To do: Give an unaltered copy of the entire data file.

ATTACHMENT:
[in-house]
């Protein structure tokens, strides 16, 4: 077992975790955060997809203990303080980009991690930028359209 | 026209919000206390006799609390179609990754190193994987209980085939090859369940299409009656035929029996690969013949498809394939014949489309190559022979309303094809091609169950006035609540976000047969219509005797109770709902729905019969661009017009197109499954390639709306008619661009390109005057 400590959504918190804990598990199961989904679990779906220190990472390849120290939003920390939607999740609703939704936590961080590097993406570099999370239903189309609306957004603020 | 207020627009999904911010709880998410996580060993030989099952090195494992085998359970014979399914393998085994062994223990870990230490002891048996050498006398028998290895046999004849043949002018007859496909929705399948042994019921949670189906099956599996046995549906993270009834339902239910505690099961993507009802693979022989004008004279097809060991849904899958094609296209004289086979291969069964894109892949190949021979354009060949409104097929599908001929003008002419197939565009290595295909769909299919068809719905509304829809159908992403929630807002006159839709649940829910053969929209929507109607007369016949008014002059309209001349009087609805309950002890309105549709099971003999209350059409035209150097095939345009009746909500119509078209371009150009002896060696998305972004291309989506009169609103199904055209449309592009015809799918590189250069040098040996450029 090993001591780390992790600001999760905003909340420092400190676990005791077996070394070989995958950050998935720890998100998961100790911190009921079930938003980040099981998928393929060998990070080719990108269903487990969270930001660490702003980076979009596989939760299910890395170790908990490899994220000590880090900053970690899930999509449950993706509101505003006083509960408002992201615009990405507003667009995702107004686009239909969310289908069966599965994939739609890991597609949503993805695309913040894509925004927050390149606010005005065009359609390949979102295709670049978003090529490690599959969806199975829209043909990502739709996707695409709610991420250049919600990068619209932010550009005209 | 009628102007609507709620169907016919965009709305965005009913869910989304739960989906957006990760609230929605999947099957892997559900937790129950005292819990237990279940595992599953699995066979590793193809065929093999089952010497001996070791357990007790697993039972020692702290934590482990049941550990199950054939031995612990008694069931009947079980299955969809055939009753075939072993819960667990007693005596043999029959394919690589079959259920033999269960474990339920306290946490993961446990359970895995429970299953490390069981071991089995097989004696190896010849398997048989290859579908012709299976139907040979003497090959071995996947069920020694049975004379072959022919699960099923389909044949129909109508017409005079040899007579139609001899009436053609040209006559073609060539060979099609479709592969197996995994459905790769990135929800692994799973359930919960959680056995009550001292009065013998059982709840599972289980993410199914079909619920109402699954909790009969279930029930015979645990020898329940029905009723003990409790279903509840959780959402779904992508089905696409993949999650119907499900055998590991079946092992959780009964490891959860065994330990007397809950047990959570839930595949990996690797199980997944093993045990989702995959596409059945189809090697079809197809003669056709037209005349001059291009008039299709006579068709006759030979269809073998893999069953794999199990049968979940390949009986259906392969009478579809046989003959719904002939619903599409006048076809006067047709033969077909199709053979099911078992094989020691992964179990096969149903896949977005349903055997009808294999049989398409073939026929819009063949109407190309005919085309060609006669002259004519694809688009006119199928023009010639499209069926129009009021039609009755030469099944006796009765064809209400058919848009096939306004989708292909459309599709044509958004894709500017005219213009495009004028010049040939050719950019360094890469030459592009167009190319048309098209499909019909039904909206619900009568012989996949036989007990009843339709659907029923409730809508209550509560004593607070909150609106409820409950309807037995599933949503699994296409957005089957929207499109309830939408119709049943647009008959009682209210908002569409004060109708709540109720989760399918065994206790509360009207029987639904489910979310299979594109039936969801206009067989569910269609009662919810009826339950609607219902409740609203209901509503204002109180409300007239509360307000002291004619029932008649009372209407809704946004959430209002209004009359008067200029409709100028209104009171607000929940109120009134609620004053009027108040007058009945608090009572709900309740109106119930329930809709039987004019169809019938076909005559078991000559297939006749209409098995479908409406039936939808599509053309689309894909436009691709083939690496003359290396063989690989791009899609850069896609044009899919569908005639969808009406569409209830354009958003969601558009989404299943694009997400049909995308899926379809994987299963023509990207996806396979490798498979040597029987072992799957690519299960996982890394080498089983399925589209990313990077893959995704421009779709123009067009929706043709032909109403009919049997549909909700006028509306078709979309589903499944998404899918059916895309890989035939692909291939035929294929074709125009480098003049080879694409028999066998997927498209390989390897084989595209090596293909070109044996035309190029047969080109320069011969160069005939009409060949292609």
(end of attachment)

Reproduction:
[in-house]
């Protein structure tokens, strides 16, 4: 077992975790955060997809203990303080980009991690930028359209 | 026209919000206390006799609390179609990754190193994987209980085939090859369940299409009656035929029996690969013949498809394939014949489309190559022979309303094809091609169950006035609540976000047969219509005797109770709902729905019969661009017009197109499954390639709306008619661009390109005057 400590959504918190804990598990199961989904679990779906220190990472390849120290939003920390939607999740609703939704936590961080590097993406570099999370239903189309609306957004603020 | 207020627009999904911010709880998410996580060993030989099952090195494992085998359970014979399914393998085994062994223990870990230490002891048996050498006398028998290895046999004849043949002018007859496909929705399948042994019921949670189906099956599996046995549906993270009834339902239910505690099961993507009802693979022989004008004279097809060991849904899958094609296209004289086979291969069964894109892949190949021979354009060949409104097929599908001929003008002419197939565009290595295909769909299919068809719905509304829809159908992403929630807002006159839709649940829910053969929209929507109607007369016949008014002059309209001349009087609805309950002890309105549709099971003999209350059409035209150097095939345009009746909500119509078209371009150009002896060696998305972004291309989506009169609103199904055209449309592009015809799918590189250069040098040996450029 090993001591780390992790600001999760905003909340420092400190676990005791077996070394070989995958950050998935720890998100998961100790911190009921079930938003980040099981998928393929060998990070080719990108269903487990969270930001660490702003980076979009596989939760299910890395170790908990490899994220000590880090900053970690899930999509449950993706509101505003006083509960408002992201615009990405507003667009995702107004686009239909969310289908069966599965994939739609890991597609949503993805695309913040894509925004927050390149606010005005065009359609390949979102295709670049978003090529490690599959969806199975829209043909990502739709996707695409709610991420250049919600990068619209932010550009005209 | 009628102007609507709620169907016919965009709305965005009913869910989304739960989906957006990760609230929605999947099957892997559900937790129950005292819990237990279940595992599953699995066979590793193809065929093999089952010497001996070791357990007790697993039972020692702290934590482990049941550990199950054939031995612990008694069931009947079980299955969809055939009753075939072993819960667990007693005596043999029959394919690589079959259920033999269960474990339920306290946490993961446990359970895995429970299953490390069981071991089995097989004696190896010849398997048989290859579908012709299976139907040979003497090959071995996947069920020694049975004379072959022919699960099923389909044949129909109508017409005079040899007579139609001899009436053609040209006559073609060539060979099609479709592969197996995994459905790769990135929800692994799973359930919960959680056995009550001292009065013998059982709840599972289980993410199914079909619920109402699954909790009969279930029930015979645990020898329940029905009723003990409790279903509840959780959402779904992508089905696409993949999650119907499900055998590991079946092992959780009964490891959860065994330990007397809950047990959570839930595949990996690797199980997944093993045990989702995959596409059945189809090697079809197809003669056709037209005349001059291009008039299709006579068709006759030979269809073998893999069953794999199990049968979940390949009986259906392969009478579809046989003959719904002939619903599409006048076809006067047709033969077909199709053979099911078992094989020691992964179990096969149903896949977005349903055997009808294999049989398409073939026929819009063949109407190309005919085309060609006669002259004519694809688009006119199928023009010639499209069926129009009021039609009755030469099944006796009765064809209400058919848009096939306004989708292909459309599709044509958004894709500017005219213009495009004028010049040939050719950019360094890469030459592009167009190319048309098209499909019909039904909206619900009568012989996949036989007990009843339709659907029923409730809508209550509560004593607070909150609106409820409950309807037995599933949503699994296409957005089957929207499109309830939408119709049943647009008959009682209210908002569409004060109708709540109720989760399918065994206790509360009207029987639904489910979310299979594109039936969801206009067989569910269609009662919810009826339950609607219902409740609203209901509503204002109180409300007239509360307000002291004619029932008649009372209407809704946004959430209002209004009359008067200029409709100028209104009171607000929940109120009134609620004053009027108040007058009945608090009572709900309740109106119930329930809709039987004019169809019938076909005559078991000559297939006749209409098995479908409406039936939808599509053309689309894909436009691709083939690496003359290396063989690989791009899609850069896609044009899919569908005639969808009406569409209830354009958003969601558009989404299943694009997400049909995308899926379809994987299963023509990207996806396979490798498979040597029987072992799957690519299960996982890394080498089983399925589209990313990077893959995704421009779709123009067009929706043709032909109403009919049997549909909700006028509306078709979309589903499944998404899918059916895309890989035939692909291939035929294929074709125009480098003049080879694409028999066998997927498209390989390897084989595209090596293909070109044996035309190029047969080109320069011969160069005939009409060949292609």